black and white photo of Dr. Martin Luther King Jr.

What We Can Learn from Nonviolent Resistance

Even after heralding Dr. Martin Luther King with a holiday due to his impact on civil rights during the 1960s, there still isn’t much hope that things can change without violence. We’re currently still facing conflict in the Middle East with Palestine and Israel. We still have conflict in our streets as well. If it’s not physical violence people believe they can resolve conflict with verbal violence. Even with what Dr. King’s movement accomplished, some people still believe peace is synonymous with the land of make-believe; complete with rainbows and unicorns.

I think we must first define what violence is before we go further in learning the lesson of nonviolence. The common definition of violence is behaving in a way that involves physical force to hurt or kill another person. I feel that this definition isn’t broad enough. I believe a person can exhibit violent behavior by yelling obscenities at another person. If you’re on the Internet, you’re probably familiar with the expression “choosing violence” in which another person takes revenge based on some negative perspective being expressed by another person. In this way, I’d like to expand the definition to any unwanted action towards another object. This is to then say that the restraint of any unwanted action towards another object is nonviolence.

It’s easy to look at this definition as a complete one by looking at violence’s opposite, peace. The definition of peace is freedom from disturbance. This must mean that non-peace, or violence is disturbance, which then means nonviolence is peace. Violence and peace are not and cannot be separated. With this definition, we then know that we choose violence when we disturb another being. I hope this more complete definition allows us to look at our relationships a bit differently. When we are disturbing the peace of someone, whether it be a spouse, a coworker, a friend, or an enemy, we are enacting violence. This goes for any type of conflict you can think of as scale does not matter.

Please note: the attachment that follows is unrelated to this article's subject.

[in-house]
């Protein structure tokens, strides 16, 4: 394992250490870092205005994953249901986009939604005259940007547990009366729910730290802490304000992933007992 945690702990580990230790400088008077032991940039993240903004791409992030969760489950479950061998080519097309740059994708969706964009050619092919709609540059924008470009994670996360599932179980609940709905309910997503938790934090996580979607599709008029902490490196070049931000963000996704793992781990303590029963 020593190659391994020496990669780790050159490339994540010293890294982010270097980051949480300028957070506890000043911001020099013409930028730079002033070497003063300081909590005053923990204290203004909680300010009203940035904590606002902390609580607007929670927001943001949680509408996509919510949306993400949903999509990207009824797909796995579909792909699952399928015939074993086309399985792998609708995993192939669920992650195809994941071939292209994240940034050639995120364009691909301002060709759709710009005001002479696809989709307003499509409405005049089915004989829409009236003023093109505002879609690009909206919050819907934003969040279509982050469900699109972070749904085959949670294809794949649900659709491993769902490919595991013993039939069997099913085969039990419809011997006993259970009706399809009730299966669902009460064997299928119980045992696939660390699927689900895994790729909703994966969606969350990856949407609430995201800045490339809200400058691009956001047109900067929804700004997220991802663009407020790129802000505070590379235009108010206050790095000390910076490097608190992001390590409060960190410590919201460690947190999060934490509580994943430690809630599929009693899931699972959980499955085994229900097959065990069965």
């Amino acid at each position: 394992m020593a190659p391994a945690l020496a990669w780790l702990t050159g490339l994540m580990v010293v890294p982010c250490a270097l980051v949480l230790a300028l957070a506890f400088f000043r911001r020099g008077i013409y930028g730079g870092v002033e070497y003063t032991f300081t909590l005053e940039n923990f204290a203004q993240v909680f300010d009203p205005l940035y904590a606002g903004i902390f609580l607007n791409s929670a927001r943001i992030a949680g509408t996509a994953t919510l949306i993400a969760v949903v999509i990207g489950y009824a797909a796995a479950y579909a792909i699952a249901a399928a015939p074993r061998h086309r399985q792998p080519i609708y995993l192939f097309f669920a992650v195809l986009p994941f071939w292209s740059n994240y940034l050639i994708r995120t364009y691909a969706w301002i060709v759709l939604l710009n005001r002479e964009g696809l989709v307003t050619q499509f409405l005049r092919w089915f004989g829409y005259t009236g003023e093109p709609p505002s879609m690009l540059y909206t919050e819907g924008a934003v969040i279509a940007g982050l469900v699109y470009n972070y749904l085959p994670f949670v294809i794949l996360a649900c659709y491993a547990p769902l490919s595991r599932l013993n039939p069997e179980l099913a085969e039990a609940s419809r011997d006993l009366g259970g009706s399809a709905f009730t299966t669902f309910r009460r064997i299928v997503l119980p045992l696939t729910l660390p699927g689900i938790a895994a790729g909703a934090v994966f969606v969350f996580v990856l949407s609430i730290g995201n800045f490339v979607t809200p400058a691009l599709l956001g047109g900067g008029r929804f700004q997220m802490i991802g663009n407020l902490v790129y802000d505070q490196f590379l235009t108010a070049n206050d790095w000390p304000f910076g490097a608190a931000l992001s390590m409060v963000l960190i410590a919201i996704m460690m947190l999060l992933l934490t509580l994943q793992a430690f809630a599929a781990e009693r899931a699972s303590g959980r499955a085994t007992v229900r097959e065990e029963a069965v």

Injustice is a form of violence. The typical response to that violence is revenge. Contrary to popular belief, injustice isn’t notorious with the person who decides to commit a crime. Meaningful injustice occurs with the entities that make the law. Those who are in authority, more times than not, choose violence to solidify their authority. It doesn’t matter if we are talking about the government, a teacher, a parent, or a boss. Authority is willing to disturb one’s peace to let us know that it has power over us. They do so even if it means not following their own rules, or the rules change. How does one fight this type of injustice? The best thing you can do is ignore the authority.

So we finally get to Dr. King and the Civil Rights Movement. Why was Dr. King so effective? In his resistance, he decided to use the ideology of nonviolence. Even though the government of the time was legislating laws that restricted the freedom of Black Americans, Dr. King decided not to attack the government. Instead, he decided to ignore these unlawful commandments. To be fair, it all started when Rosa Parks decided to ignore the need to give up her seat to a white man. That was the impetus for what we would see as peaceful marches, peaceful speeches, peaceful sit-ins, and other activities that completely dismissed the laws of the Jim Crow South.

Why Do We Celebrate MLK Day?

Civil disobedience is never a bad thing unless you’re the person in power. It’s very interesting to see governments and organizations posting about Dr. King without acknowledging the fact that he believed one of our moral responsibilities is to disobey unjust laws. That doesn’t just mean from the government, but unjust rules set by all authorities. It seems like during this time, we quote the quotes that align with our agenda rather than the whole that is Dr. Martin Luther King Jr.

If a person were to actively disobey a rule set by an organization, they’d be fired. If a child disobeys his mother for a rule they believe is unjust, the child will get punished. So when I see quotes and images of Dr. King, it feels meaningless knowing what goes on within the walls of our organizations and institutions. Why then do we celebrate Dr. King on this day and still put up with rules that degrade the wellbeing of people?